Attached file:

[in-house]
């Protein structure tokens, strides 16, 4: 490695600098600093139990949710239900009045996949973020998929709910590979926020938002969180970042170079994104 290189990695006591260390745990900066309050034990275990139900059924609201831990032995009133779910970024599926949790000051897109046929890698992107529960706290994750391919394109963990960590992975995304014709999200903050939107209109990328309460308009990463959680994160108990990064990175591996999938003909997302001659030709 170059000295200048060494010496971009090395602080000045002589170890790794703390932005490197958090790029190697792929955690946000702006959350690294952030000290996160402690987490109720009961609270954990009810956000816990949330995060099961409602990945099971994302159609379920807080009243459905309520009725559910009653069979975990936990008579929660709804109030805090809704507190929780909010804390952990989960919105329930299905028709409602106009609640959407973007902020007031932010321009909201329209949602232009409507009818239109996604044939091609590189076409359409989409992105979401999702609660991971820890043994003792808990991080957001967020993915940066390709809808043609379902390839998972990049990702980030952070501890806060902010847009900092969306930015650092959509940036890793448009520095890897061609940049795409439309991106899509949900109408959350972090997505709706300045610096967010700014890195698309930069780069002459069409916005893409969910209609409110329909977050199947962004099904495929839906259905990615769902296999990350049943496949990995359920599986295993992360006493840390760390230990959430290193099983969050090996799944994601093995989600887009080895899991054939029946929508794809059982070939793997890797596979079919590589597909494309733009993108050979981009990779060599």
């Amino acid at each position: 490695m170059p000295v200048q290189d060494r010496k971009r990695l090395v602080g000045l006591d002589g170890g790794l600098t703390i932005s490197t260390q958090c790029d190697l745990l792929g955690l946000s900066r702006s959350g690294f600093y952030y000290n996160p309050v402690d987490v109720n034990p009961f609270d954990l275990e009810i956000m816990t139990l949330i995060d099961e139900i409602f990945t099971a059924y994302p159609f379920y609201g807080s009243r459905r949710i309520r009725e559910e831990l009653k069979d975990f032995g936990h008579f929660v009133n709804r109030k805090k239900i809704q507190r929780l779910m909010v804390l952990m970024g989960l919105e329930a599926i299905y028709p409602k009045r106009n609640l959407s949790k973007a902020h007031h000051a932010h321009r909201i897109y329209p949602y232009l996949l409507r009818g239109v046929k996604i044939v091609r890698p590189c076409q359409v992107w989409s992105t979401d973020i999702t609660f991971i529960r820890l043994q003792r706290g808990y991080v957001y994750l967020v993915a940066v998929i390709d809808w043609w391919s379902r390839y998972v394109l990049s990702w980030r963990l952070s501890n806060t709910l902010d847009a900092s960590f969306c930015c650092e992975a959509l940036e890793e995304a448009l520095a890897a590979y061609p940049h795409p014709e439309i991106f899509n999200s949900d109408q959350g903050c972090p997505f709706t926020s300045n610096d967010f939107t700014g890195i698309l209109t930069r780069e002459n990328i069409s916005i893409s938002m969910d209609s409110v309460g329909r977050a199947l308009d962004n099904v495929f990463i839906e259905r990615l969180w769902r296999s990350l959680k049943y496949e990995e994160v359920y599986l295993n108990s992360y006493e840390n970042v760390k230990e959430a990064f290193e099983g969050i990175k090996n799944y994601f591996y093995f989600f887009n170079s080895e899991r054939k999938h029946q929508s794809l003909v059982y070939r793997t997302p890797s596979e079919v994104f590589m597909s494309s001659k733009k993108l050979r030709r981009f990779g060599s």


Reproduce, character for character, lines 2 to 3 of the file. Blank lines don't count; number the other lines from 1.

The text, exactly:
């Protein structure tokens, strides 16, 4: 490695600098600093139990949710239900009045996949973020998929709910590979926020938002969180970042170079994104 290189990695006591260390745990900066309050034990275990139900059924609201831990032995009133779910970024599926949790000051897109046929890698992107529960706290994750391919394109963990960590992975995304014709999200903050939107209109990328309460308009990463959680994160108990990064990175591996999938003909997302001659030709 170059000295200048060494010496971009090395602080000045002589170890790794703390932005490197958090790029190697792929955690946000702006959350690294952030000290996160402690987490109720009961609270954990009810956000816990949330995060099961409602990945099971994302159609379920807080009243459905309520009725559910009653069979975990936990008579929660709804109030805090809704507190929780909010804390952990989960919105329930299905028709409602106009609640959407973007902020007031932010321009909201329209949602232009409507009818239109996604044939091609590189076409359409989409992105979401999702609660991971820890043994003792808990991080957001967020993915940066390709809808043609379902390839998972990049990702980030952070501890806060902010847009900092969306930015650092959509940036890793448009520095890897061609940049795409439309991106899509949900109408959350972090997505709706300045610096967010700014890195698309930069780069002459069409916005893409969910209609409110329909977050199947962004099904495929839906259905990615769902296999990350049943496949990995359920599986295993992360006493840390760390230990959430290193099983969050090996799944994601093995989600887009080895899991054939029946929508794809059982070939793997890797596979079919590589597909494309733009993108050979981009990779060599």
């Amino acid at each position: 490695m170059p000295v200048q290189d060494r010496k971009r990695l090395v602080g000045l006591d002589g170890g790794l600098t703390i932005s490197t260390q958090c790029d190697l745990l792929g955690l946000s900066r702006s959350g690294f600093y952030y000290n996160p309050v402690d987490v109720n034990p009961f609270d954990l275990e009810i956000m816990t139990l949330i995060d099961e139900i409602f990945t099971a059924y994302p159609f379920y609201g807080s009243r459905r949710i309520r009725e559910e831990l009653k069979d975990f032995g936990h008579f929660v009133n709804r109030k805090k239900i809704q507190r929780l779910m909010v804390l952990m970024g989960l919105e329930a599926i299905y028709p409602k009045r106009n609640l959407s949790k973007a902020h007031h000051a932010h321009r909201i897109y329209p949602y232009l996949l409507r009818g239109v046929k996604i044939v091609r890698p590189c076409q359409v992107w989409s992105t979401d973020i999702t609660f991971i529960r820890l043994q003792r706290g808990y991080v957001y994750l967020v993915a940066v998929i390709d809808w043609w391919s379902r390839y998972v394109l990049s990702w980030r963990l952070s501890n806060t709910l902010d847009a900092s960590f969306c930015c650092e992975a959509l940036e890793e995304a448009l520095a890897a590979y061609p940049h795409p014709e439309i991106f899509n999200s949900d109408q959350g903050c972090p997505f709706t926020s300045n610096d967010f939107t700014g890195i698309l209109t930069r780069e002459n990328i069409s916005i893409s938002m969910d209609s409110v309460g329909r977050a199947l308009d962004n099904v495929f990463i839906e259905r990615l969180w769902r296999s990350l959680k049943y496949e990995e994160v359920y599986l295993n108990s992360y006493e840390n970042v760390k230990e959430a990064f290193e099983g969050i990175k090996n799944y994601f591996y093995f989600f887009n170079s080895e899991r054939k999938h029946q929508s794809l003909v059982y070939r793997t997302p890797s596979e079919v994104f590589m597909s494309s001659k733009k993108l050979r030709r981009f990779g060599s």